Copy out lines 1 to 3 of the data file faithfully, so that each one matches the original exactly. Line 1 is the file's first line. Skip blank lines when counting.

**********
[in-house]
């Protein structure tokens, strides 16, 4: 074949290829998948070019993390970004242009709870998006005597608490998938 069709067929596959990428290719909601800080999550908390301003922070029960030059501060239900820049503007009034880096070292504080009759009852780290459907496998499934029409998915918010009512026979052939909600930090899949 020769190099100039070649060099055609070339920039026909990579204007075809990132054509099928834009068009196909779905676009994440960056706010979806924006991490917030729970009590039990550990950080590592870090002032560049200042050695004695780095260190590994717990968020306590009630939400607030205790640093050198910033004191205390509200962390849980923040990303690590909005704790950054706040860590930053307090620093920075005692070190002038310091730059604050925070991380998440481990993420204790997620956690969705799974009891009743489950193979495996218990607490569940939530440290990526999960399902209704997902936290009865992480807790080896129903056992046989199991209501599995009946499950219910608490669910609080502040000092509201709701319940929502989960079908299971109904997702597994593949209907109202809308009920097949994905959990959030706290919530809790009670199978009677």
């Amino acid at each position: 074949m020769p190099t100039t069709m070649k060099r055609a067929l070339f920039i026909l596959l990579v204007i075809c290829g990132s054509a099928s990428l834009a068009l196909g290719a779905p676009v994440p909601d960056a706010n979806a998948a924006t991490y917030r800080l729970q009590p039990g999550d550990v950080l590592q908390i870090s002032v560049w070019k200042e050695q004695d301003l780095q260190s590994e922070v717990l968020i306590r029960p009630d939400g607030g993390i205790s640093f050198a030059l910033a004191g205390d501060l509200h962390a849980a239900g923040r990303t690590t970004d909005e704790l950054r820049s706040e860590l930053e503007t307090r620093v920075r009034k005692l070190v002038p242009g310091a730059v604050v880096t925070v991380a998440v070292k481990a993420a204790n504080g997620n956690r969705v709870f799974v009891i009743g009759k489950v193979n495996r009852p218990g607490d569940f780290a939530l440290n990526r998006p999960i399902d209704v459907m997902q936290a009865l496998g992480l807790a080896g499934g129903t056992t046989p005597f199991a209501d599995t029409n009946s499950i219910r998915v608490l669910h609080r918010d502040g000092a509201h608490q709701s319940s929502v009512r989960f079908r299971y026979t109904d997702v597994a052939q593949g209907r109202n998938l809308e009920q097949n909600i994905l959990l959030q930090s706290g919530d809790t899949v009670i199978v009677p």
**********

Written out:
[in-house]
């Protein structure tokens, strides 16, 4: 074949290829998948070019993390970004242009709870998006005597608490998938 069709067929596959990428290719909601800080999550908390301003922070029960030059501060239900820049503007009034880096070292504080009759009852780290459907496998499934029409998915918010009512026979052939909600930090899949 020769190099100039070649060099055609070339920039026909990579204007075809990132054509099928834009068009196909779905676009994440960056706010979806924006991490917030729970009590039990550990950080590592870090002032560049200042050695004695780095260190590994717990968020306590009630939400607030205790640093050198910033004191205390509200962390849980923040990303690590909005704790950054706040860590930053307090620093920075005692070190002038310091730059604050925070991380998440481990993420204790997620956690969705799974009891009743489950193979495996218990607490569940939530440290990526999960399902209704997902936290009865992480807790080896129903056992046989199991209501599995009946499950219910608490669910609080502040000092509201709701319940929502989960079908299971109904997702597994593949209907109202809308009920097949994905959990959030706290919530809790009670199978009677």
């Amino acid at each position: 074949m020769p190099t100039t069709m070649k060099r055609a067929l070339f920039i026909l596959l990579v204007i075809c290829g990132s054509a099928s990428l834009a068009l196909g290719a779905p676009v994440p909601d960056a706010n979806a998948a924006t991490y917030r800080l729970q009590p039990g999550d550990v950080l590592q908390i870090s002032v560049w070019k200042e050695q004695d301003l780095q260190s590994e922070v717990l968020i306590r029960p009630d939400g607030g993390i205790s640093f050198a030059l910033a004191g205390d501060l509200h962390a849980a239900g923040r990303t690590t970004d909005e704790l950054r820049s706040e860590l930053e503007t307090r620093v920075r009034k005692l070190v002038p242009g310091a730059v604050v880096t925070v991380a998440v070292k481990a993420a204790n504080g997620n956690r969705v709870f799974v009891i009743g009759k489950v193979n495996r009852p218990g607490d569940f780290a939530l440290n990526r998006p999960i399902d209704v459907m997902q936290a009865l496998g992480l807790a080896g499934g129903t056992t046989p005597f199991a209501d599995t029409n009946s499950i219910r998915v608490l669910h609080r918010d502040g000092a509201h608490q709701s319940s929502v009512r989960f079908r299971y026979t109904d997702v597994a052939q593949g209907r109202n998938l809308e009920q097949n909600i994905l959990l959030q930090s706290g919530d809790t899949v009670i199978v009677p």